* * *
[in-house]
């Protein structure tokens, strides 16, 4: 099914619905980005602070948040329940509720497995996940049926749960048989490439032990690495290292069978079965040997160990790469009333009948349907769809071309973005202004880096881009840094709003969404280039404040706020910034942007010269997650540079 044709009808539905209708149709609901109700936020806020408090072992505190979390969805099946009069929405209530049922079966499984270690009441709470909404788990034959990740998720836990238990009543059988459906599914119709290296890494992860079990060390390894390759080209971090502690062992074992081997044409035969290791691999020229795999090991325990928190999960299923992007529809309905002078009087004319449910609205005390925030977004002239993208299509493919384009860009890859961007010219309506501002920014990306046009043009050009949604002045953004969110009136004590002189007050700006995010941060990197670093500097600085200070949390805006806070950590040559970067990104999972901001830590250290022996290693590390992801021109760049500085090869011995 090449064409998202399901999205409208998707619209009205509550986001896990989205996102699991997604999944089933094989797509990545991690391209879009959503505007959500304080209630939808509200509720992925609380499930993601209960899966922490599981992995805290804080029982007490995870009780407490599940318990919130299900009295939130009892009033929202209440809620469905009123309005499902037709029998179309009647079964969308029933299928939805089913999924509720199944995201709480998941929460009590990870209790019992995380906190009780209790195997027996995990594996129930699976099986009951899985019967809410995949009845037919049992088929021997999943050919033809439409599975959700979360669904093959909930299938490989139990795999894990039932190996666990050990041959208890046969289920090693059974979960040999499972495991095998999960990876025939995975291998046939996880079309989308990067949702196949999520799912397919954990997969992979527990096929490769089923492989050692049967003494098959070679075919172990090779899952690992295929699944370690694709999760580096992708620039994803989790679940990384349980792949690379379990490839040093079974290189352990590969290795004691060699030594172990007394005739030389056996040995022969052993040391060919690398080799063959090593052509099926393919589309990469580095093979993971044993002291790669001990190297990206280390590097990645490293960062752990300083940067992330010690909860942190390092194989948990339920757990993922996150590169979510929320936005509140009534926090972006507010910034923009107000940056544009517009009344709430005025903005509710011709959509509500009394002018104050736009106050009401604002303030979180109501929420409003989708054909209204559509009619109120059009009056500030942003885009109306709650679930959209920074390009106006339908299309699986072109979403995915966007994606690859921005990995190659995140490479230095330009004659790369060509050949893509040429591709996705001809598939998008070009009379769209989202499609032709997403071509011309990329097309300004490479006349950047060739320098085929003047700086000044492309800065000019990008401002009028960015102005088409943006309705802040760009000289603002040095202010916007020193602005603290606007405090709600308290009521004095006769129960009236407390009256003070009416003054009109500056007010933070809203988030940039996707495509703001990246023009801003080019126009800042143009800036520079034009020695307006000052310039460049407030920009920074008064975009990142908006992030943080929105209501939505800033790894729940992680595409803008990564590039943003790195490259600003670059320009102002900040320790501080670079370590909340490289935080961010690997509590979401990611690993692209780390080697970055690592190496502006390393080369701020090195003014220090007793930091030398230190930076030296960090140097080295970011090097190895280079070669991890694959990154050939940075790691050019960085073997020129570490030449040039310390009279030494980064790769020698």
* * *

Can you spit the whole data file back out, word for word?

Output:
[in-house]
């Protein structure tokens, strides 16, 4: 099914619905980005602070948040329940509720497995996940049926749960048989490439032990690495290292069978079965040997160990790469009333009948349907769809071309973005202004880096881009840094709003969404280039404040706020910034942007010269997650540079 044709009808539905209708149709609901109700936020806020408090072992505190979390969805099946009069929405209530049922079966499984270690009441709470909404788990034959990740998720836990238990009543059988459906599914119709290296890494992860079990060390390894390759080209971090502690062992074992081997044409035969290791691999020229795999090991325990928190999960299923992007529809309905002078009087004319449910609205005390925030977004002239993208299509493919384009860009890859961007010219309506501002920014990306046009043009050009949604002045953004969110009136004590002189007050700006995010941060990197670093500097600085200070949390805006806070950590040559970067990104999972901001830590250290022996290693590390992801021109760049500085090869011995 090449064409998202399901999205409208998707619209009205509550986001896990989205996102699991997604999944089933094989797509990545991690391209879009959503505007959500304080209630939808509200509720992925609380499930993601209960899966922490599981992995805290804080029982007490995870009780407490599940318990919130299900009295939130009892009033929202209440809620469905009123309005499902037709029998179309009647079964969308029933299928939805089913999924509720199944995201709480998941929460009590990870209790019992995380906190009780209790195997027996995990594996129930699976099986009951899985019967809410995949009845037919049992088929021997999943050919033809439409599975959700979360669904093959909930299938490989139990795999894990039932190996666990050990041959208890046969289920090693059974979960040999499972495991095998999960990876025939995975291998046939996880079309989308990067949702196949999520799912397919954990997969992979527990096929490769089923492989050692049967003494098959070679075919172990090779899952690992295929699944370690694709999760580096992708620039994803989790679940990384349980792949690379379990490839040093079974290189352990590969290795004691060699030594172990007394005739030389056996040995022969052993040391060919690398080799063959090593052509099926393919589309990469580095093979993971044993002291790669001990190297990206280390590097990645490293960062752990300083940067992330010690909860942190390092194989948990339920757990993922996150590169979510929320936005509140009534926090972006507010910034923009107000940056544009517009009344709430005025903005509710011709959509509500009394002018104050736009106050009401604002303030979180109501929420409003989708054909209204559509009619109120059009009056500030942003885009109306709650679930959209920074390009106006339908299309699986072109979403995915966007994606690859921005990995190659995140490479230095330009004659790369060509050949893509040429591709996705001809598939998008070009009379769209989202499609032709997403071509011309990329097309300004490479006349950047060739320098085929003047700086000044492309800065000019990008401002009028960015102005088409943006309705802040760009000289603002040095202010916007020193602005603290606007405090709600308290009521004095006769129960009236407390009256003070009416003054009109500056007010933070809203988030940039996707495509703001990246023009801003080019126009800042143009800036520079034009020695307006000052310039460049407030920009920074008064975009990142908006992030943080929105209501939505800033790894729940992680595409803008990564590039943003790195490259600003670059320009102002900040320790501080670079370590909340490289935080961010690997509590979401990611690993692209780390080697970055690592190496502006390393080369701020090195003014220090007793930091030398230190930076030296960090140097080295970011090097190895280079070669991890694959990154050939940075790691050019960085073997020129570490030449040039310390009279030494980064790769020698």